His friendly animal characters, his fellows with big eyes and long noses, are exhibited all over the world, from Paris to Grenoble, from London to Montreal, from Shanghai to Los Angeles, via Palestine and Madagascar. But it is especially in Reunion and Nantes, where he is from, that the mural frescoes of Ador are the most visible. Aged 37, their author, who still lives in the suburbs of Nantes, has brought together 18 years of paintings in a monograph entitled Olibrius, a beautiful 240-page book put on sale with the arrival of spring. “Eighteen is the age of majority. It’s a good time to take stock, both anarchic and tidy,” says Ador.
The 30-year-old, who cultivates discretion about his personal life and prefers to hide his face from the media, discovered graffiti at the end of high school. “I was attracted by this growing culture. Who were these people who persisted in drawing like that for everyone to see? I went to see it and I quickly took a liking to it. He buys a stock of bombs and responds to a first call for projects, “a scene of characters on the facade of a town hall”. The projects follow one another, his style, all in roundness, asserts itself and, in parallel, Ador integrates the school of fine arts where he multiplies the artistic encounters but receives no encouragement from the institution to persevere in the street. art. “It was a bit of a subculture for them. I was told that I could not live on it. It motivated me even more. »
“What motivates me is burlesque, entertaining the gallery”
Ador is now “over-solicited” for public and private commissions, whether for festivals, a museum, a gallery or paintings on a building. Often solo, sometimes in collaboration, like the many frescoes created with Semor in Nantes. “I am like a child trying to tell stories. I have characters that often come back like the penguin or the chick. I sometimes bounce back on topical subjects but what motivates me is the burlesque, the absurd, to amuse the gallery. »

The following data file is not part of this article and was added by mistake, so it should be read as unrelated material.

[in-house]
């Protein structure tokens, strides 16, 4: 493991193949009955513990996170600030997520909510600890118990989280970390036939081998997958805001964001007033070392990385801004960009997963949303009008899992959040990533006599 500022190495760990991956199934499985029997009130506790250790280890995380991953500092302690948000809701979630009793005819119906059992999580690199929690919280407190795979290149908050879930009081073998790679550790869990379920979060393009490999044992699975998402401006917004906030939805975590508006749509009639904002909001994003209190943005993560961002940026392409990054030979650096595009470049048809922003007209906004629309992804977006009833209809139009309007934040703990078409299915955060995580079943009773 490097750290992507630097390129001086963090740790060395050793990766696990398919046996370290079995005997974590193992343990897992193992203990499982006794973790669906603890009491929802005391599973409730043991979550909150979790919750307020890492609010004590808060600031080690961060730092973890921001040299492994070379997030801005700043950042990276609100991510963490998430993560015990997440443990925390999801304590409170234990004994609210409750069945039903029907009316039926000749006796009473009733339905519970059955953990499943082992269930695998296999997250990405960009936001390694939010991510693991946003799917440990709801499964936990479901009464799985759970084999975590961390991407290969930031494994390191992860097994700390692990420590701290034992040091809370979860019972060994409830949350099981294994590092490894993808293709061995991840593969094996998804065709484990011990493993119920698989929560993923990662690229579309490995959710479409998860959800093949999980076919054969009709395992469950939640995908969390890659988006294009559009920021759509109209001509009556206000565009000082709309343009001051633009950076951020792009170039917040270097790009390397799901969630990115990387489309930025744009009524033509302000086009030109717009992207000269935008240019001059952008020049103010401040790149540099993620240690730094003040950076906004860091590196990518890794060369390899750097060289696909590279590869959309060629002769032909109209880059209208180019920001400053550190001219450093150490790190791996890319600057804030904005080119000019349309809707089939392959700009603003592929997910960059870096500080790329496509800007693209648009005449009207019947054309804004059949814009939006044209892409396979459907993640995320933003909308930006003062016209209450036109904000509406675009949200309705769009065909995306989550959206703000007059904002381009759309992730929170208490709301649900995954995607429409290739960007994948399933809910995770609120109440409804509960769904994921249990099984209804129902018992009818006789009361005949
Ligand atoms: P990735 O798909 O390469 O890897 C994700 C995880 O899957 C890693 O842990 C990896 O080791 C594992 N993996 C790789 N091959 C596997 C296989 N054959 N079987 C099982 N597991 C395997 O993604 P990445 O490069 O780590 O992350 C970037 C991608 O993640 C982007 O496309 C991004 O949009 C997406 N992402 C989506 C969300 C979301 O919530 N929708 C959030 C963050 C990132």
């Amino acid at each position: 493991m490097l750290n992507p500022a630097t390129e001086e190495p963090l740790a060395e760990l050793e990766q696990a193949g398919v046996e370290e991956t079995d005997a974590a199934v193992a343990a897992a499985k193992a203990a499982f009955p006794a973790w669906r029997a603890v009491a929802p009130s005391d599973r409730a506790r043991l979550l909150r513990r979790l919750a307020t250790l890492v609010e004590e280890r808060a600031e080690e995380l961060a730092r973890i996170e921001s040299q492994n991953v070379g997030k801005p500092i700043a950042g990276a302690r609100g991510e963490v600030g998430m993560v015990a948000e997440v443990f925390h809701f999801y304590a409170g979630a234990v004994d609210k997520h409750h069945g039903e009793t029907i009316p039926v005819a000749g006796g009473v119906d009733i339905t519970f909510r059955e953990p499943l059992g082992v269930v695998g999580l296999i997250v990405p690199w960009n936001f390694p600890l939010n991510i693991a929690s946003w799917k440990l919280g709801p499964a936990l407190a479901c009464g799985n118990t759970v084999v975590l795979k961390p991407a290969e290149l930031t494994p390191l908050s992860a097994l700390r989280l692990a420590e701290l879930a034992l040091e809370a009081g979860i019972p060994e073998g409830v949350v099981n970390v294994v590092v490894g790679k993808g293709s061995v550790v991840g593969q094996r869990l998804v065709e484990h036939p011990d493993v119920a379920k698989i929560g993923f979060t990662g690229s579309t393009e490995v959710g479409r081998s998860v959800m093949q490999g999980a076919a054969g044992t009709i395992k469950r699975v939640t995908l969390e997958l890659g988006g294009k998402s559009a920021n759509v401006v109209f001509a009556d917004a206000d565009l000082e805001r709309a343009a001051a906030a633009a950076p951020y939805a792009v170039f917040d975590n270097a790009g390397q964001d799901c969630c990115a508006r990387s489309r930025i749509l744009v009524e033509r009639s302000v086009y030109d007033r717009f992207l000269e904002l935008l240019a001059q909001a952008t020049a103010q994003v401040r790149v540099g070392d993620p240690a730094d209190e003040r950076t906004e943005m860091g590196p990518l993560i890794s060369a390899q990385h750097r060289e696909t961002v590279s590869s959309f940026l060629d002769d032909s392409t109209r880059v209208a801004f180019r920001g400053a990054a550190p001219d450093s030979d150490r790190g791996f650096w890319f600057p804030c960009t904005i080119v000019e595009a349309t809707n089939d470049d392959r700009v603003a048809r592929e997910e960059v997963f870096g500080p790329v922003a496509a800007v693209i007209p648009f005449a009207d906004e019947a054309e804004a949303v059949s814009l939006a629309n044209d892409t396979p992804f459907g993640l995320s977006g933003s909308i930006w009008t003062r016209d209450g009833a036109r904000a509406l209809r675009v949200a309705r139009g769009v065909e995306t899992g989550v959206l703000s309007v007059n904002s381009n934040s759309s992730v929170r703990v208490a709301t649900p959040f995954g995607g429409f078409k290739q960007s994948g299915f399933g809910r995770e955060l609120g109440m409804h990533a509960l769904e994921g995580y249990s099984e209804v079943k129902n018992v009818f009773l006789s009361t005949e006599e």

His work leads him from time to time to paint on monumental supports, up to 18 m high, in the basket. “Once launched, it’s quite fast, generally two or three days maximum. But everything is decided and calculated in advance in the workshop, the colors, the proportions, the perspectives. At first I was a little dizzy but, with experience and concentration, it gets better. »
“When I have finished a fresco, it no longer belongs to me”
Those who say they are “disturbed” by the drawings of Jérôme Bosch or Tomi Ungerer also appreciate the interactions of the street. “When you paint outside, there are immediate exchanges with the public. It’s different from a gallery where people have to push the door to meet you. Some tell me that they find it unbearable. Others ask questions or say thank you. It’s a great reward. The ephemeral dimension of street art, the possibility of being covered by a tag or another work, does not frighten him more than that. “That’s part of the thing. When I have finished a fresco, it no longer belongs to me. It has to live. This is also why it is immortalized by photography. Or by a book like this. »
Where will Ador be in 18 years? Will he have another, even richer monograph to present? “I don’t see myself that far,” he says. Even if all of this is a game, it still requires high standards and a lot of energy. Sometimes I have the impression of reaching the end, other times it seems inexhaustible. In the meantime, his next work will take him to Paris, Chicago and Nantes, once again. “The idea is to be alive and let it be known. »